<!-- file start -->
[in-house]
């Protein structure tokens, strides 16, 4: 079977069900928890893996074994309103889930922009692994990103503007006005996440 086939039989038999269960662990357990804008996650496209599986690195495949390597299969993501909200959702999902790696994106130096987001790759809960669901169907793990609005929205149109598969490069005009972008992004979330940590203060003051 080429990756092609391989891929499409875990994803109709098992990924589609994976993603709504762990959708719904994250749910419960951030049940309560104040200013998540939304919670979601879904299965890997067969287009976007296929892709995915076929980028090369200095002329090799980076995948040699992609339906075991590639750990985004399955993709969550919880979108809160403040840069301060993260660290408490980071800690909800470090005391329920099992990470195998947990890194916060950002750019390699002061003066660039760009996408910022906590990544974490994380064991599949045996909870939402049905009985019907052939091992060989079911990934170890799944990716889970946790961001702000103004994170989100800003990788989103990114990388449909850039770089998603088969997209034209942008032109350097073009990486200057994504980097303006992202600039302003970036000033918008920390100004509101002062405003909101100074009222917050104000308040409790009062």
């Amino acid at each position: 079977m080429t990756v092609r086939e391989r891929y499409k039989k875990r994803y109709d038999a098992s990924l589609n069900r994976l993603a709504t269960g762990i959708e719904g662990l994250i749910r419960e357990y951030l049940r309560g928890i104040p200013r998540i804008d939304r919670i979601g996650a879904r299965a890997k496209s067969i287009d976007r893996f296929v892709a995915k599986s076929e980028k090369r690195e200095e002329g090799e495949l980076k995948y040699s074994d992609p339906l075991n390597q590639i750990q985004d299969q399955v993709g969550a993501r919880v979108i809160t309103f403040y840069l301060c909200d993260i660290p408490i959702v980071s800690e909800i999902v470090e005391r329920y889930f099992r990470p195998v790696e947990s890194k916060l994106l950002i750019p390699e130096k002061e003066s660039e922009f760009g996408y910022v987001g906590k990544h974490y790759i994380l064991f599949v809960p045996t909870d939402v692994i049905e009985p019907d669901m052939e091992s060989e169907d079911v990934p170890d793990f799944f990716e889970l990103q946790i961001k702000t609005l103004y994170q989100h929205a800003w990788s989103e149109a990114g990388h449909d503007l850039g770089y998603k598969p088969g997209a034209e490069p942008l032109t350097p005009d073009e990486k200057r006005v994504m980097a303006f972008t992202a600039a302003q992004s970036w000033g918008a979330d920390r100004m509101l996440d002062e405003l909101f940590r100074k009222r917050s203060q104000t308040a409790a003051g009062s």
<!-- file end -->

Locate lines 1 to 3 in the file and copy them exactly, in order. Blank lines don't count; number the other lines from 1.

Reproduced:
[in-house]
């Protein structure tokens, strides 16, 4: 079977069900928890893996074994309103889930922009692994990103503007006005996440 086939039989038999269960662990357990804008996650496209599986690195495949390597299969993501909200959702999902790696994106130096987001790759809960669901169907793990609005929205149109598969490069005009972008992004979330940590203060003051 080429990756092609391989891929499409875990994803109709098992990924589609994976993603709504762990959708719904994250749910419960951030049940309560104040200013998540939304919670979601879904299965890997067969287009976007296929892709995915076929980028090369200095002329090799980076995948040699992609339906075991590639750990985004399955993709969550919880979108809160403040840069301060993260660290408490980071800690909800470090005391329920099992990470195998947990890194916060950002750019390699002061003066660039760009996408910022906590990544974490994380064991599949045996909870939402049905009985019907052939091992060989079911990934170890799944990716889970946790961001702000103004994170989100800003990788989103990114990388449909850039770089998603088969997209034209942008032109350097073009990486200057994504980097303006992202600039302003970036000033918008920390100004509101002062405003909101100074009222917050104000308040409790009062």
């Amino acid at each position: 079977m080429t990756v092609r086939e391989r891929y499409k039989k875990r994803y109709d038999a098992s990924l589609n069900r994976l993603a709504t269960g762990i959708e719904g662990l994250i749910r419960e357990y951030l049940r309560g928890i104040p200013r998540i804008d939304r919670i979601g996650a879904r299965a890997k496209s067969i287009d976007r893996f296929v892709a995915k599986s076929e980028k090369r690195e200095e002329g090799e495949l980076k995948y040699s074994d992609p339906l075991n390597q590639i750990q985004d299969q399955v993709g969550a993501r919880v979108i809160t309103f403040y840069l301060c909200d993260i660290p408490i959702v980071s800690e909800i999902v470090e005391r329920y889930f099992r990470p195998v790696e947990s890194k916060l994106l950002i750019p390699e130096k002061e003066s660039e922009f760009g996408y910022v987001g906590k990544h974490y790759i994380l064991f599949v809960p045996t909870d939402v692994i049905e009985p019907d669901m052939e091992s060989e169907d079911v990934p170890d793990f799944f990716e889970l990103q946790i961001k702000t609005l103004y994170q989100h929205a800003w990788s989103e149109a990114g990388h449909d503007l850039g770089y998603k598969p088969g997209a034209e490069p942008l032109t350097p005009d073009e990486k200057r006005v994504m980097a303006f972008t992202a600039a302003q992004s970036w000033g918008a979330d920390r100004m509101l996440d002062e405003l909101f940590r100074k009222r917050s203060q104000t308040a409790a003051g009062s």